SHANGHAI (Reuters) - China’s environmental ministry has ordered local governments in two key steel-producing cities to take tougher action against polluters from the sector as part of efforts to improve air quality.
That could pile pressure on mills already struggling with weak demand-growth as the world’s No.2 economy loses momentum.
Inspectors from China’s Ministry of Environmental Protection (MEP) last week summoned mayors from the cities of Linyi in the eastern province of Shandong and Chengde in the northern province of Hebei, urging them to crack down on firms that have violated environment laws, the ministry said on its website (www.mep.gov.cn).
“We have to fully implement the law ... to shut down those enterprises which haven’t taken any environmental protection measures and haven’t run environment protection equipment,” MEP official Gao Zhenning told state television channel CCTV.
Thirteen of the 15 enterprises inspected in Linyi had violated environmental laws. Most were steel and coke plants, with some found to have provided fake environmental data.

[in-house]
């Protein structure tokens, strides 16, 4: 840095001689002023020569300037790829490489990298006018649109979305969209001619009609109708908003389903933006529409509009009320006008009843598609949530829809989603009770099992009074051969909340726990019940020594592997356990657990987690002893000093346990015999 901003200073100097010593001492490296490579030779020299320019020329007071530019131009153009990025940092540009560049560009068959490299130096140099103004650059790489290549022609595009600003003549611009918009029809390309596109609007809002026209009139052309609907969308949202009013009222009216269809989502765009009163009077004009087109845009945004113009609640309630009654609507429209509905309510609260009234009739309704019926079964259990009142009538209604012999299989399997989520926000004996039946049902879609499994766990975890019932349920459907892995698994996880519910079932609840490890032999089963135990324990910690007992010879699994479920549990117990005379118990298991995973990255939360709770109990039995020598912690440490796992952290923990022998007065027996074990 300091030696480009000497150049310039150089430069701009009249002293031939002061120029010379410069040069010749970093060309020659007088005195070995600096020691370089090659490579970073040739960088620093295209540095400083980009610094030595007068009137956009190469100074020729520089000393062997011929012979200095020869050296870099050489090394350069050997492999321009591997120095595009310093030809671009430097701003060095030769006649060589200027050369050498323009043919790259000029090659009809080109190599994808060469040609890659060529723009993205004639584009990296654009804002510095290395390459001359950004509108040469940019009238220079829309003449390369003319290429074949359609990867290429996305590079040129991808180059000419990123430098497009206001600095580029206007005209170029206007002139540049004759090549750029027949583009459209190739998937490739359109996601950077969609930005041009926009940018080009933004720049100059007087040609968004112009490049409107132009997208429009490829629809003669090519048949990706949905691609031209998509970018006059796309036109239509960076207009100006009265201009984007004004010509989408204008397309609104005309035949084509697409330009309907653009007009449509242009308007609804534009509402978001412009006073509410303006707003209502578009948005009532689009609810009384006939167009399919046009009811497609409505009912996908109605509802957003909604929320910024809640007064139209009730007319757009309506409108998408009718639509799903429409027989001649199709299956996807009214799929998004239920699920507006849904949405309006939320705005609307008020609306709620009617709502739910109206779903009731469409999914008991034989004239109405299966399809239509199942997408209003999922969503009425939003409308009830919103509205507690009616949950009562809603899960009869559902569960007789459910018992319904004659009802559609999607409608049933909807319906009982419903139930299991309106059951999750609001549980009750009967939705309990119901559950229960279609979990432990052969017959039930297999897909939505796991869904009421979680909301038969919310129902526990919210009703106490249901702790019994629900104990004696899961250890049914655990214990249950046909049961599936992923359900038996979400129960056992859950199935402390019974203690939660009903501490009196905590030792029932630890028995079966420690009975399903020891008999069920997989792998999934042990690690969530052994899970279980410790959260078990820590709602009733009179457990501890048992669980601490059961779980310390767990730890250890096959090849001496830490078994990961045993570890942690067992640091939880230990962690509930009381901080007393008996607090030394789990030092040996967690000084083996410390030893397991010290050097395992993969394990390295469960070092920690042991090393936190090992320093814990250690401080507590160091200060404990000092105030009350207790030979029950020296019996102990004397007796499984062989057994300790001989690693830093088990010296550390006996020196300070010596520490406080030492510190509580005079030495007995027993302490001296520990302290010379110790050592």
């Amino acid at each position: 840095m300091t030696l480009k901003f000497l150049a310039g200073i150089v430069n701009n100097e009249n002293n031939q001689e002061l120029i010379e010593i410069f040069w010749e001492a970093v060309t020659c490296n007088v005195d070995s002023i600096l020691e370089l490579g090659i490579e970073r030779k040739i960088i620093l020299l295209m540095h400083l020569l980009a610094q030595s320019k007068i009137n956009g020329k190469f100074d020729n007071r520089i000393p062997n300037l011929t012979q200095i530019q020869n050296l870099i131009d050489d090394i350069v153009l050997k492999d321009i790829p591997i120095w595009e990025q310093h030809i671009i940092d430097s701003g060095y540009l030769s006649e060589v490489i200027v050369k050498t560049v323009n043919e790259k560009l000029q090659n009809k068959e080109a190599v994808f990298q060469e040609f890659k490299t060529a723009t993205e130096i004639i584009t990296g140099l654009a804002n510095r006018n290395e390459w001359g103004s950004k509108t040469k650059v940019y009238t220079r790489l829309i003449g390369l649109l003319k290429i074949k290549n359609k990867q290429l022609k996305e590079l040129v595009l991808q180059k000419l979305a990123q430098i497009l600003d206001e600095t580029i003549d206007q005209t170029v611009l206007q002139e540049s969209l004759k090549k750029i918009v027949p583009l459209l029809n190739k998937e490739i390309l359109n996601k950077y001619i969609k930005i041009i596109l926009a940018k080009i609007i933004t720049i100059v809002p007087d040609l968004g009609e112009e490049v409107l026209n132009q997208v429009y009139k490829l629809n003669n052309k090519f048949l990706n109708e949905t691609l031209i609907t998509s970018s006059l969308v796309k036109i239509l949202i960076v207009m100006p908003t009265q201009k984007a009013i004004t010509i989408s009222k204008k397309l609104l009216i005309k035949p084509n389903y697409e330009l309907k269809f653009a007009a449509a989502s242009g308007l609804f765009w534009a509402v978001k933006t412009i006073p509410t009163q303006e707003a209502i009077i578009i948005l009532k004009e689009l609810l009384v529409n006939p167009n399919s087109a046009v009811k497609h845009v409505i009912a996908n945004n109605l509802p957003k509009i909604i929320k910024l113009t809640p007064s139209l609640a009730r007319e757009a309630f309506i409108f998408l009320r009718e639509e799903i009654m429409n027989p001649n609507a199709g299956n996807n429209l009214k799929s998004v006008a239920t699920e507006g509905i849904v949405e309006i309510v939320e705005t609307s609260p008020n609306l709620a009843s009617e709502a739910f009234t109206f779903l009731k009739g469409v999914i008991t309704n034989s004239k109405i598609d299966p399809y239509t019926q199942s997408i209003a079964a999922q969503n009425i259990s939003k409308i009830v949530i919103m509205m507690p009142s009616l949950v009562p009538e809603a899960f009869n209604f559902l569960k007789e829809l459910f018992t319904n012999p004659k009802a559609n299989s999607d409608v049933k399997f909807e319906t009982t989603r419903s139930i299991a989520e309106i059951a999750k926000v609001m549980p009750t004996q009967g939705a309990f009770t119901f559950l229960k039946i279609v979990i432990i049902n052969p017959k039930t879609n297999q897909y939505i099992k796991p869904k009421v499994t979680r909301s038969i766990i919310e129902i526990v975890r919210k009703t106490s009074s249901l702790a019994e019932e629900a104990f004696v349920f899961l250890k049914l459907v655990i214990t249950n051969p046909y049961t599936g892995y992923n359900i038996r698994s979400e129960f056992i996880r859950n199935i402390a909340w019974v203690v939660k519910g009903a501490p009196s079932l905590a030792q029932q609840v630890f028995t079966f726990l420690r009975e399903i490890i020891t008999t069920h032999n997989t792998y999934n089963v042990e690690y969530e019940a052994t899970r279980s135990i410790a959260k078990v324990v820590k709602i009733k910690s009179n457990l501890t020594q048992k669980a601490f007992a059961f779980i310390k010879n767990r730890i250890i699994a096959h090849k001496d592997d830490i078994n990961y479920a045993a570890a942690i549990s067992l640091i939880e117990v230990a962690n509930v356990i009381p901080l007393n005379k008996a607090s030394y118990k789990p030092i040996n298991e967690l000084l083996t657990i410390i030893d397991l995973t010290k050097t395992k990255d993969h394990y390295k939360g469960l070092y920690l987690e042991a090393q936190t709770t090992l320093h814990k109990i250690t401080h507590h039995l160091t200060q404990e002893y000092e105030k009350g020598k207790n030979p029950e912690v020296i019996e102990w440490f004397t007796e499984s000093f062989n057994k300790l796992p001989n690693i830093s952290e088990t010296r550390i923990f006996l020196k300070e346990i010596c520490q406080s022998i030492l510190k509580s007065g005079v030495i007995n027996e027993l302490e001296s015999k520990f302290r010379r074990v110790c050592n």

Beijing is determined to tackle hazardous smog by imposing higher environmental standards and strengthening monitoring in high-polluting regions, with some unqualified steel mills closed permanently since last year.
China put a new environment law into effect at the start of 2015, and can now impose unlimited fines and even prison sentences on officials who fail to conform with new standards.
The MEP has already used its strengthened powers to take on local governments in Hebei and elsewhere, summoning local leaders to explain themselves when they failed to comply with emergency pollution guidelines during a major international summit in Beijing in November.
Chinese steel mills, already suffering from persistently low prices as a result of overcapacity and an economic slowdown, are now paying an estimated 160 yuan ($26) per tonne of steel to comply with environmental guidelines.
Reporting by Ruby Lian and David Stanway; Editing by Joseph Radford